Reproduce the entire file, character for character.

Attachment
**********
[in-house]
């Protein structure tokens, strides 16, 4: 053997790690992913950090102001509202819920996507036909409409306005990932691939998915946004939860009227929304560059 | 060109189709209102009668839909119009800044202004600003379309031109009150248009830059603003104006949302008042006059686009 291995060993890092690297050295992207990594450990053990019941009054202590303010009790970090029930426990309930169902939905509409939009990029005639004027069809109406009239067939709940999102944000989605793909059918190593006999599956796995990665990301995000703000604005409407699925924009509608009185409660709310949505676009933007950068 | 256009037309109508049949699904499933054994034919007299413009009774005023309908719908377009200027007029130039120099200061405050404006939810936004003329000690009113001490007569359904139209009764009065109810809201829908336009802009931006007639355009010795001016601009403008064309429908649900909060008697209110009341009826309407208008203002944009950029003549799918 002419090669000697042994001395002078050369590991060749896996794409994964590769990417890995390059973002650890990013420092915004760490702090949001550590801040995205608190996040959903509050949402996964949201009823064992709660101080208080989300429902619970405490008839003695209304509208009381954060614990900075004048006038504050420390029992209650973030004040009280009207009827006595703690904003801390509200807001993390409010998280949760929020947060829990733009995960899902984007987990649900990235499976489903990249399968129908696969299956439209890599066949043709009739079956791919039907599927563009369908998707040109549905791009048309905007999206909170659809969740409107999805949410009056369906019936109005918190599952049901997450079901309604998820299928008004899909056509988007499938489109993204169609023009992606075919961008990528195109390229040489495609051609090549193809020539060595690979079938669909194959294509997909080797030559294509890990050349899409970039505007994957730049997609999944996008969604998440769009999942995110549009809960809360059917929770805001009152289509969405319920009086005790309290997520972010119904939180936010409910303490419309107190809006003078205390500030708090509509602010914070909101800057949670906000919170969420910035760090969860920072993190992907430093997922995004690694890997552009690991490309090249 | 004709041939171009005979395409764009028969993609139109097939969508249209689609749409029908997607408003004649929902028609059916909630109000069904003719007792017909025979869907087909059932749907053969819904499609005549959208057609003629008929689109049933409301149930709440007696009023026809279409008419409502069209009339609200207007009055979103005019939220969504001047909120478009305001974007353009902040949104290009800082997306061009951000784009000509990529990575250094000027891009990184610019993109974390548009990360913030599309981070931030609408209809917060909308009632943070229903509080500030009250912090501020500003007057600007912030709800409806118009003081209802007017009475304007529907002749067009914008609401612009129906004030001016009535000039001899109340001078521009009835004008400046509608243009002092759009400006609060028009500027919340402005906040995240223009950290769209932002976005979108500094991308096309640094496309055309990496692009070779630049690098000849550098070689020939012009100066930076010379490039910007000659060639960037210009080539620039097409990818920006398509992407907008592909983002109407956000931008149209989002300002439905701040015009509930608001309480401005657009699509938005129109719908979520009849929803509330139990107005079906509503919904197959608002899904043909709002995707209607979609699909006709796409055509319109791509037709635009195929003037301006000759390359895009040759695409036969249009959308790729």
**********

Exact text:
[in-house]
């Protein structure tokens, strides 16, 4: 053997790690992913950090102001509202819920996507036909409409306005990932691939998915946004939860009227929304560059 | 060109189709209102009668839909119009800044202004600003379309031109009150248009830059603003104006949302008042006059686009 291995060993890092690297050295992207990594450990053990019941009054202590303010009790970090029930426990309930169902939905509409939009990029005639004027069809109406009239067939709940999102944000989605793909059918190593006999599956796995990665990301995000703000604005409407699925924009509608009185409660709310949505676009933007950068 | 256009037309109508049949699904499933054994034919007299413009009774005023309908719908377009200027007029130039120099200061405050404006939810936004003329000690009113001490007569359904139209009764009065109810809201829908336009802009931006007639355009010795001016601009403008064309429908649900909060008697209110009341009826309407208008203002944009950029003549799918 002419090669000697042994001395002078050369590991060749896996794409994964590769990417890995390059973002650890990013420092915004760490702090949001550590801040995205608190996040959903509050949402996964949201009823064992709660101080208080989300429902619970405490008839003695209304509208009381954060614990900075004048006038504050420390029992209650973030004040009280009207009827006595703690904003801390509200807001993390409010998280949760929020947060829990733009995960899902984007987990649900990235499976489903990249399968129908696969299956439209890599066949043709009739079956791919039907599927563009369908998707040109549905791009048309905007999206909170659809969740409107999805949410009056369906019936109005918190599952049901997450079901309604998820299928008004899909056509988007499938489109993204169609023009992606075919961008990528195109390229040489495609051609090549193809020539060595690979079938669909194959294509997909080797030559294509890990050349899409970039505007994957730049997609999944996008969604998440769009999942995110549009809960809360059917929770805001009152289509969405319920009086005790309290997520972010119904939180936010409910303490419309107190809006003078205390500030708090509509602010914070909101800057949670906000919170969420910035760090969860920072993190992907430093997922995004690694890997552009690991490309090249 | 004709041939171009005979395409764009028969993609139109097939969508249209689609749409029908997607408003004649929902028609059916909630109000069904003719007792017909025979869907087909059932749907053969819904499609005549959208057609003629008929689109049933409301149930709440007696009023026809279409008419409502069209009339609200207007009055979103005019939220969504001047909120478009305001974007353009902040949104290009800082997306061009951000784009000509990529990575250094000027891009990184610019993109974390548009990360913030599309981070931030609408209809917060909308009632943070229903509080500030009250912090501020500003007057600007912030709800409806118009003081209802007017009475304007529907002749067009914008609401612009129906004030001016009535000039001899109340001078521009009835004008400046509608243009002092759009400006609060028009500027919340402005906040995240223009950290769209932002976005979108500094991308096309640094496309055309990496692009070779630049690098000849550098070689020939012009100066930076010379490039910007000659060639960037210009080539620039097409990818920006398509992407907008592909983002109407956000931008149209989002300002439905701040015009509930608001309480401005657009699509938005129109719908979520009849929803509330139990107005079906509503919904197959608002899904043909709002995707209607979609699909006709796409055509319109791509037709635009195929003037301006000759390359895009040759695409036969249009959308790729």